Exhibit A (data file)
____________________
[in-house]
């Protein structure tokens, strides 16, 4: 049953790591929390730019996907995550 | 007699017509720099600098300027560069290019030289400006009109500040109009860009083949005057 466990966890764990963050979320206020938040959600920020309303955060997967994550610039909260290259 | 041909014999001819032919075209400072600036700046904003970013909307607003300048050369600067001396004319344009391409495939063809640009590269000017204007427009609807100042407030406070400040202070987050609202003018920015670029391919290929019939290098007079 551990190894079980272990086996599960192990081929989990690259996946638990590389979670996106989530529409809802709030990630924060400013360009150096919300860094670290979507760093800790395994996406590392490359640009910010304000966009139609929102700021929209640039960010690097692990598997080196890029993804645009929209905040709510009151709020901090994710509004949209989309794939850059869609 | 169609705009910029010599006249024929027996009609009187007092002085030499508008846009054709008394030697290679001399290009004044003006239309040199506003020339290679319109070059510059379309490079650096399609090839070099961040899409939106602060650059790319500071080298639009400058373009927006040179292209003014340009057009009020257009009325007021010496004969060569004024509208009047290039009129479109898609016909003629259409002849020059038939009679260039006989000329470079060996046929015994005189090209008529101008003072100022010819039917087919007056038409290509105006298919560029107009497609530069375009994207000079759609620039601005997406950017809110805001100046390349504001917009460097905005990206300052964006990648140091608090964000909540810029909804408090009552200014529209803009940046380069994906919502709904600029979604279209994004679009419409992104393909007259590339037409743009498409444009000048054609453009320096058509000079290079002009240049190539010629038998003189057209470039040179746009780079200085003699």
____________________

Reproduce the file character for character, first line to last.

[in-house]
């Protein structure tokens, strides 16, 4: 049953790591929390730019996907995550 | 007699017509720099600098300027560069290019030289400006009109500040109009860009083949005057 466990966890764990963050979320206020938040959600920020309303955060997967994550610039909260290259 | 041909014999001819032919075209400072600036700046904003970013909307607003300048050369600067001396004319344009391409495939063809640009590269000017204007427009609807100042407030406070400040202070987050609202003018920015670029391919290929019939290098007079 551990190894079980272990086996599960192990081929989990690259996946638990590389979670996106989530529409809802709030990630924060400013360009150096919300860094670290979507760093800790395994996406590392490359640009910010304000966009139609929102700021929209640039960010690097692990598997080196890029993804645009929209905040709510009151709020901090994710509004949209989309794939850059869609 | 169609705009910029010599006249024929027996009609009187007092002085030499508008846009054709008394030697290679001399290009004044003006239309040199506003020339290679319109070059510059379309490079650096399609090839070099961040899409939106602060650059790319500071080298639009400058373009927006040179292209003014340009057009009020257009009325007021010496004969060569004024509208009047290039009129479109898609016909003629259409002849020059038939009679260039006989000329470079060996046929015994005189090209008529101008003072100022010819039917087919007056038409290509105006298919560029107009497609530069375009994207000079759609620039601005997406950017809110805001100046390349504001917009460097905005990206300052964006990648140091608090964000909540810029909804408090009552200014529209803009940046380069994906919502709904600029979604279209994004679009419409992104393909007259590339037409743009498409444009000048054609453009320096058509000079290079002009240049190539010629038998003189057209470039040179746009780079200085003699």